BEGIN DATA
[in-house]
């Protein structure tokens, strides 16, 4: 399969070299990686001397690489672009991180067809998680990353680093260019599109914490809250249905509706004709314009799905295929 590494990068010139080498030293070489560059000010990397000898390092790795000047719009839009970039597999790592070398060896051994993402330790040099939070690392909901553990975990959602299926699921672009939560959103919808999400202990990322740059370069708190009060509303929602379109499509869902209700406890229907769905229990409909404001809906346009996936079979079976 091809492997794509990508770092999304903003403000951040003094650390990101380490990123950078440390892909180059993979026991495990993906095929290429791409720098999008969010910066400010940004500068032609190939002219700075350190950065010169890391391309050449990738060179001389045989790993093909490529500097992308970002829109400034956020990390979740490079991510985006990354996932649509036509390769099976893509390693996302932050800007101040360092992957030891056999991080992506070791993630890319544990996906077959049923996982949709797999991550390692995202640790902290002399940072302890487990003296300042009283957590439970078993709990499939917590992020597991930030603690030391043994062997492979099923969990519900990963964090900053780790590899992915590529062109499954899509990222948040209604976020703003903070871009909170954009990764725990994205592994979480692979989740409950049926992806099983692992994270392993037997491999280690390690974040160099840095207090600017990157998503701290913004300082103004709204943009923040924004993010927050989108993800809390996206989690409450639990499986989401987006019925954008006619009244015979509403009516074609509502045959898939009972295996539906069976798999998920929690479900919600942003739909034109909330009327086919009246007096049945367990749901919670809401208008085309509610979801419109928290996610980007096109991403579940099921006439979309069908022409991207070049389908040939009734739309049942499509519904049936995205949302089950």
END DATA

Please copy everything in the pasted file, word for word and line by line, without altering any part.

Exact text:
[in-house]
């Protein structure tokens, strides 16, 4: 399969070299990686001397690489672009991180067809998680990353680093260019599109914490809250249905509706004709314009799905295929 590494990068010139080498030293070489560059000010990397000898390092790795000047719009839009970039597999790592070398060896051994993402330790040099939070690392909901553990975990959602299926699921672009939560959103919808999400202990990322740059370069708190009060509303929602379109499509869902209700406890229907769905229990409909404001809906346009996936079979079976 091809492997794509990508770092999304903003403000951040003094650390990101380490990123950078440390892909180059993979026991495990993906095929290429791409720098999008969010910066400010940004500068032609190939002219700075350190950065010169890391391309050449990738060179001389045989790993093909490529500097992308970002829109400034956020990390979740490079991510985006990354996932649509036509390769099976893509390693996302932050800007101040360092992957030891056999991080992506070791993630890319544990996906077959049923996982949709797999991550390692995202640790902290002399940072302890487990003296300042009283957590439970078993709990499939917590992020597991930030603690030391043994062997492979099923969990519900990963964090900053780790590899992915590529062109499954899509990222948040209604976020703003903070871009909170954009990764725990994205592994979480692979989740409950049926992806099983692992994270392993037997491999280690390690974040160099840095207090600017990157998503701290913004300082103004709204943009923040924004993010927050989108993800809390996206989690409450639990499986989401987006019925954008006619009244015979509403009516074609509502045959898939009972295996539906069976798999998920929690479900919600942003739909034109909330009327086919009246007096049945367990749901919670809401208008085309509610979801419109928290996610980007096109991403579940099921006439979309069908022409991207070049389908040939009734739309049942499509519904049936995205949302089950």